As a lower income student, you will have to fight because the process is rigged against you in many ways. Find a mentor or counselor early on who can help you get on the right track to go to college and who will ensure that you stay on that track. Take advantage of free online resources and guides to help you through the process. And once you get to college, you will have to be mentally tough in order to ride out the stress and pressure. One often overlooked challenge that lower income students must face is the unplanned social cost of college. On a campus where the majority of students have more resources, many students may be unaware of other students’ financial limitations. While lower income students don’t get the same return on a college degree as their more financially secure peers, lower income college grads still earn significantly more than if they had not received a college degree.
The education system itself is not entirely to blame. As America has become an increasingly unequal society, our response has been to heap more and more expectations on the education system to single-handedly close the achievement gap. In his book, Twilight of the Elites, Chris Hayes explains, “We ask the education system to expiate the sins of the rest of the society and then condemn it as hopelessly broken when it doesn’t prove up to the task.” Despite great efforts by America’s public university system to combat inequality, cuts to education funding threaten its ability to do so.
So what should you do? Well, start thinking about college early on. Starting in freshman or sophomore year of high school, visit nearby schools to figure out what you like and what you don’t like. Decide what your dream schools are and use them as motivation. Think about which subjects you feel most engaged in and work to excel in those areas. You do your best work when you like what you’re doing. Once college applications come around, start writing your admissions essays as soon as possible and apply Early Decision or Early Action.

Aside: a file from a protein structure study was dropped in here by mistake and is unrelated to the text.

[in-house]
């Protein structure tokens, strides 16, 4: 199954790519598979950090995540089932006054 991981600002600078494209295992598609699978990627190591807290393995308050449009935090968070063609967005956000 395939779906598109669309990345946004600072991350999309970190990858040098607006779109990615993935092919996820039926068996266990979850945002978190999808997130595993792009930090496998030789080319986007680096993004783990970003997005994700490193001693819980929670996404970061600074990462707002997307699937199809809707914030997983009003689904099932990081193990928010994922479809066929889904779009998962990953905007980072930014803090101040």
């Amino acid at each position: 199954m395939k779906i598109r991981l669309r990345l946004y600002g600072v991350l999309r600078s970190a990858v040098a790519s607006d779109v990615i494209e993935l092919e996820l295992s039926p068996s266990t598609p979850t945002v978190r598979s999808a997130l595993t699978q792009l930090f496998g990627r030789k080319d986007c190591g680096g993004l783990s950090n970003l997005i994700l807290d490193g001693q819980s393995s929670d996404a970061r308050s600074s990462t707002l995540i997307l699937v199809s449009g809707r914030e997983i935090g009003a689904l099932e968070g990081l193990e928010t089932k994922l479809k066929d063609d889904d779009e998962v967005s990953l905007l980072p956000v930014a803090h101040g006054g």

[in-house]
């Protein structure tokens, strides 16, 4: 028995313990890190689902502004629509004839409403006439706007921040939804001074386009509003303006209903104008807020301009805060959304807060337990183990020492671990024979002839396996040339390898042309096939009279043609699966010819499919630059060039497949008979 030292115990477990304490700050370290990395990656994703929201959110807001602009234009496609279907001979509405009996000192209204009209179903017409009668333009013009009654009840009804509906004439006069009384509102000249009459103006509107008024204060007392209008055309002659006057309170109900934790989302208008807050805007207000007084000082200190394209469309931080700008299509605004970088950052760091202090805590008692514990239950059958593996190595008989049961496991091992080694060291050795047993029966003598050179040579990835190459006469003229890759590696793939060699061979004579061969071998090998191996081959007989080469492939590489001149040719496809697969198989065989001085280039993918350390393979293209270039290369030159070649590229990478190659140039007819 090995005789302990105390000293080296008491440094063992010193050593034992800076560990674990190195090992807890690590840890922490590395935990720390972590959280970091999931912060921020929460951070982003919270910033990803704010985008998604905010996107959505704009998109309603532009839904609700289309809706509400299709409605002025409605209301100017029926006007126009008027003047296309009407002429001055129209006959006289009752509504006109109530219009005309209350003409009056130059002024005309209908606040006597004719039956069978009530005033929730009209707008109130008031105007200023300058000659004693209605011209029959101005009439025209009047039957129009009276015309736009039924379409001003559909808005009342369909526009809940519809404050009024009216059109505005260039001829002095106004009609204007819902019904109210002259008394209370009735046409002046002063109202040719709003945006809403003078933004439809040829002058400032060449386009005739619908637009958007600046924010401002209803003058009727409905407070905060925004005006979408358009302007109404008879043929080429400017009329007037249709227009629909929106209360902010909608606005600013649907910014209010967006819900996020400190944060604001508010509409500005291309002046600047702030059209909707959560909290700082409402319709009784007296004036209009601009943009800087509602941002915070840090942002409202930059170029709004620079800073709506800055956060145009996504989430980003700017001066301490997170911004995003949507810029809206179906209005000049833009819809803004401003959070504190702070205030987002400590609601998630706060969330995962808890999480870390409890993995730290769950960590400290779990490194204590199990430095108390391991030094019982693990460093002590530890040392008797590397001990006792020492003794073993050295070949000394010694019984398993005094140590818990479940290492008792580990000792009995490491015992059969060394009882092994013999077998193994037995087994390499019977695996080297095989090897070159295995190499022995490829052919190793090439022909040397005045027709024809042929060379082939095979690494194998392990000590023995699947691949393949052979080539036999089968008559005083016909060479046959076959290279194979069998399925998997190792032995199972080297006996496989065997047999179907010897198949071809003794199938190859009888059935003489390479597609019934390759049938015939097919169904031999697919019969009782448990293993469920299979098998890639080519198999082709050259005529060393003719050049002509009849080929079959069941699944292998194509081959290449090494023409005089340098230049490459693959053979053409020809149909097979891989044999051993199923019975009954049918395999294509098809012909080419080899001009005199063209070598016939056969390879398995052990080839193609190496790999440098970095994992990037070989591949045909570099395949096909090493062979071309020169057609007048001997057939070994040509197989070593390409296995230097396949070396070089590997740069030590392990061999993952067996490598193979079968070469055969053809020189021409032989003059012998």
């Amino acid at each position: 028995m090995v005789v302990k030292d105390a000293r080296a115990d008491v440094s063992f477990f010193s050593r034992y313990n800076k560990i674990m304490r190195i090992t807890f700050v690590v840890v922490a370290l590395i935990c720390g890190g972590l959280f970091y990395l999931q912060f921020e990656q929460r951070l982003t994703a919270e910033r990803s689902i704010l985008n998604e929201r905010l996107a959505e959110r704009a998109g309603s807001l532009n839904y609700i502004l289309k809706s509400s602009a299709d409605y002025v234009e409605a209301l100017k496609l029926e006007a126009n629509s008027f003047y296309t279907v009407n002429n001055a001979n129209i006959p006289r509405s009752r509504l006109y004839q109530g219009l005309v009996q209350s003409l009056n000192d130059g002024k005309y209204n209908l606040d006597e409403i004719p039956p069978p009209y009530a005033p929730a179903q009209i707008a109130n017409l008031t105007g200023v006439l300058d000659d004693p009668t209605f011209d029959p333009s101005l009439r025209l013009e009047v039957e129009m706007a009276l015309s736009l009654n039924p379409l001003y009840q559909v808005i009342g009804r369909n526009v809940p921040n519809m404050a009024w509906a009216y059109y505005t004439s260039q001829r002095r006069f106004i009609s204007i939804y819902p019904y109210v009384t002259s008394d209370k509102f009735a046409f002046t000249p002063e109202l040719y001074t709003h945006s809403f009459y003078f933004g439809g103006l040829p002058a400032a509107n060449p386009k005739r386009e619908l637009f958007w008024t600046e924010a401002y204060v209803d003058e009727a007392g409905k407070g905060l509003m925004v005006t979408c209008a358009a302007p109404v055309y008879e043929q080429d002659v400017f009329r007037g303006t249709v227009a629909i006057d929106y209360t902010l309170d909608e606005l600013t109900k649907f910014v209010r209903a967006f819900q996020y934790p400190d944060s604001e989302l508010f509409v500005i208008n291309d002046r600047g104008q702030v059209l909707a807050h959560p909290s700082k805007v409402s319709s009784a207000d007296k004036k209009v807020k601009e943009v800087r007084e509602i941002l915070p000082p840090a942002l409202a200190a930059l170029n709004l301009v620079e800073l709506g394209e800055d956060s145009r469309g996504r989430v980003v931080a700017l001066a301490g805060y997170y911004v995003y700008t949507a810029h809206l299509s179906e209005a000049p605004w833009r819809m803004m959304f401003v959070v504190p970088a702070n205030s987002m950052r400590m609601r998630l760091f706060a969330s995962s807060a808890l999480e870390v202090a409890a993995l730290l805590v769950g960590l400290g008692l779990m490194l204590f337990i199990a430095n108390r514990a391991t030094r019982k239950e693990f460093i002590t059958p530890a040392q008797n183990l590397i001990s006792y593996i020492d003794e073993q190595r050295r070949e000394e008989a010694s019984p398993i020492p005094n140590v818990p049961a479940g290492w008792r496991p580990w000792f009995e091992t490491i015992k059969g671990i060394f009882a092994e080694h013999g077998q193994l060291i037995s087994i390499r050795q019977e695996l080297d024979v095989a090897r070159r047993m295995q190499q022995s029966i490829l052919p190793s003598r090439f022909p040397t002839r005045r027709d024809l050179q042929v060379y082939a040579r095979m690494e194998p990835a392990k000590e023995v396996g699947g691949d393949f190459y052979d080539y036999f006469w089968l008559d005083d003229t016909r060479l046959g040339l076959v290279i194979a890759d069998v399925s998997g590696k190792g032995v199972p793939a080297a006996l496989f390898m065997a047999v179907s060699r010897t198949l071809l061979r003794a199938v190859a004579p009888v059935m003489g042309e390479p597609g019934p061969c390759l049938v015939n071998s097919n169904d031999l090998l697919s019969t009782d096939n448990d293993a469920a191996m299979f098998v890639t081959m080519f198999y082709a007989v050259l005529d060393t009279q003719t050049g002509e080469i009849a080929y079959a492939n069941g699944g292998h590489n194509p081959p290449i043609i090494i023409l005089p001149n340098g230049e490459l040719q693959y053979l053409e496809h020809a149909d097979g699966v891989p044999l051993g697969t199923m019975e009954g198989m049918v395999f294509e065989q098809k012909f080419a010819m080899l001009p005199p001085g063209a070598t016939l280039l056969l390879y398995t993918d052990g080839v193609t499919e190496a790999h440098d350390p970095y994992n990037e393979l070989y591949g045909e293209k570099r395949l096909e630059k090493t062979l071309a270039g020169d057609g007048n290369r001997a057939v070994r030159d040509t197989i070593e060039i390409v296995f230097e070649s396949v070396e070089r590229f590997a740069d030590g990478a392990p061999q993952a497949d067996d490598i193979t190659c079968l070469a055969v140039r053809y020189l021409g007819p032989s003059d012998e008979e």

Whatever your aspirations may be—if you want to graduate from high school, college, or even graduate school—it’s all up to you. No one can motivate you if you aren’t motivated yourself. No matter what your current situation is, you need to take responsibility for getting yourself where you want to be.
Brooks, David. The Social Animal. New York City: Random House, 2011. 327. Print.
Brown, Sarah. “Bottom Line: How State Budget Cuts Affect Your Education.” The New York Times. The New York Times, 03 Nov. 2016. Web. 02 Apr. 2017.
Hayes, Christopher L. Twilight of the Elites: America After Meritocracy. 1st ed. New York City: Crown, 2012. Print.
Hershbein, Brad. “A College Degree Is worth Less If You Are Raised Poor | Brookings Institution.” Brookings. The Brookings Institution, 28 July 2016. Web. 03 Apr. 2017.
Ron Haskins and Isabel Sawhill, Creating an Opportunity Society (Washington, DC: Brookings Institution Press, 2009), 127.
Rose, Stephen J. “3.” America’s Untapped Resource: Low-Income Students in Higher Education. By Anthony P. Carnevale. Socioeconomic Status, Race/Ethnicity, and Selective College Admissions. New York City: Century Foundation, 2004. 106. Print.
Ross Douthat, “Does Meritocracy Work?” The Atlantic, November 2005.
“The Rising Cost of Not Going to College.” Pew Research Center’s Social & Demographic Trends Project. Pew Research Center, 11 Feb. 2014. Web. 02 Apr. 2017.